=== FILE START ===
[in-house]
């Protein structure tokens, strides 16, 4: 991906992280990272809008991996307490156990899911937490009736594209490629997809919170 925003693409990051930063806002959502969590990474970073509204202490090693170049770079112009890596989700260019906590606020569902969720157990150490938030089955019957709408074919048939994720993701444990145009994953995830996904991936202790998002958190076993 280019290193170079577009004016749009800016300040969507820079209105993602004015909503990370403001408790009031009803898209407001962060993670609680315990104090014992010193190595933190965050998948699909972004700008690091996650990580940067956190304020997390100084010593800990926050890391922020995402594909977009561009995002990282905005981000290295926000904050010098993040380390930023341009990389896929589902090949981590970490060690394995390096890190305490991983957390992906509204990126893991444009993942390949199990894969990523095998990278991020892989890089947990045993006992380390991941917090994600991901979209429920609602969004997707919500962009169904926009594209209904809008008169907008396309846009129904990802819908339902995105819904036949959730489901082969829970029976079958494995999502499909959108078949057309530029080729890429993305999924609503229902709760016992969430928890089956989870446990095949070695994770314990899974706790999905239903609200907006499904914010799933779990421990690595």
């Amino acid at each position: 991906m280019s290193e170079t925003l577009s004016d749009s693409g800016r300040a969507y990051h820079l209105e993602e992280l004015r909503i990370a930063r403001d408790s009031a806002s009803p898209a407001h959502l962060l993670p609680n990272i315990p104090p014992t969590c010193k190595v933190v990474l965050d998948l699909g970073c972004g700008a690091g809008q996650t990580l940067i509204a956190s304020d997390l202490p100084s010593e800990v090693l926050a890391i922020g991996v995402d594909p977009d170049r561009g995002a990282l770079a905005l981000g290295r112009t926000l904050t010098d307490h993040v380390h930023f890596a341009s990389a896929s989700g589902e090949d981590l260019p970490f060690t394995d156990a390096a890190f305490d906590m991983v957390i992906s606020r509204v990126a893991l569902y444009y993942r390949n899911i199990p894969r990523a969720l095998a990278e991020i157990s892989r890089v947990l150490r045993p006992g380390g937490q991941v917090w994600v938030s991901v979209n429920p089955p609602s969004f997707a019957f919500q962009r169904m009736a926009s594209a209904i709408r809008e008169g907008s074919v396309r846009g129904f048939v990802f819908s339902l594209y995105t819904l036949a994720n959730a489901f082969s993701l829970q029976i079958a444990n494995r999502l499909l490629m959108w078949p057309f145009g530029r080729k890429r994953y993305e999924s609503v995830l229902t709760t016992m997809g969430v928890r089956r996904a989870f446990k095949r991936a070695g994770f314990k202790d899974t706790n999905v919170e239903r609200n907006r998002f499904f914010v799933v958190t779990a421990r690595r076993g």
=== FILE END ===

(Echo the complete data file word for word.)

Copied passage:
[in-house]
């Protein structure tokens, strides 16, 4: 991906992280990272809008991996307490156990899911937490009736594209490629997809919170 925003693409990051930063806002959502969590990474970073509204202490090693170049770079112009890596989700260019906590606020569902969720157990150490938030089955019957709408074919048939994720993701444990145009994953995830996904991936202790998002958190076993 280019290193170079577009004016749009800016300040969507820079209105993602004015909503990370403001408790009031009803898209407001962060993670609680315990104090014992010193190595933190965050998948699909972004700008690091996650990580940067956190304020997390100084010593800990926050890391922020995402594909977009561009995002990282905005981000290295926000904050010098993040380390930023341009990389896929589902090949981590970490060690394995390096890190305490991983957390992906509204990126893991444009993942390949199990894969990523095998990278991020892989890089947990045993006992380390991941917090994600991901979209429920609602969004997707919500962009169904926009594209209904809008008169907008396309846009129904990802819908339902995105819904036949959730489901082969829970029976079958494995999502499909959108078949057309530029080729890429993305999924609503229902709760016992969430928890089956989870446990095949070695994770314990899974706790999905239903609200907006499904914010799933779990421990690595």
């Amino acid at each position: 991906m280019s290193e170079t925003l577009s004016d749009s693409g800016r300040a969507y990051h820079l209105e993602e992280l004015r909503i990370a930063r403001d408790s009031a806002s009803p898209a407001h959502l962060l993670p609680n990272i315990p104090p014992t969590c010193k190595v933190v990474l965050d998948l699909g970073c972004g700008a690091g809008q996650t990580l940067i509204a956190s304020d997390l202490p100084s010593e800990v090693l926050a890391i922020g991996v995402d594909p977009d170049r561009g995002a990282l770079a905005l981000g290295r112009t926000l904050t010098d307490h993040v380390h930023f890596a341009s990389a896929s989700g589902e090949d981590l260019p970490f060690t394995d156990a390096a890190f305490d906590m991983v957390i992906s606020r509204v990126a893991l569902y444009y993942r390949n899911i199990p894969r990523a969720l095998a990278e991020i157990s892989r890089v947990l150490r045993p006992g380390g937490q991941v917090w994600v938030s991901v979209n429920p089955p609602s969004f997707a019957f919500q962009r169904m009736a926009s594209a209904i709408r809008e008169g907008s074919v396309r846009g129904f048939v990802f819908s339902l594209y995105t819904l036949a994720n959730a489901f082969s993701l829970q029976i079958a444990n494995r999502l499909l490629m959108w078949p057309f145009g530029r080729k890429r994953y993305e999924s609503v995830l229902t709760t016992m997809g969430v928890r089956r996904a989870f446990k095949r991936a070695g994770f314990k202790d899974t706790n999905v919170e239903r609200n907006r998002f499904f914010v799933v958190t779990a421990r690595r076993g």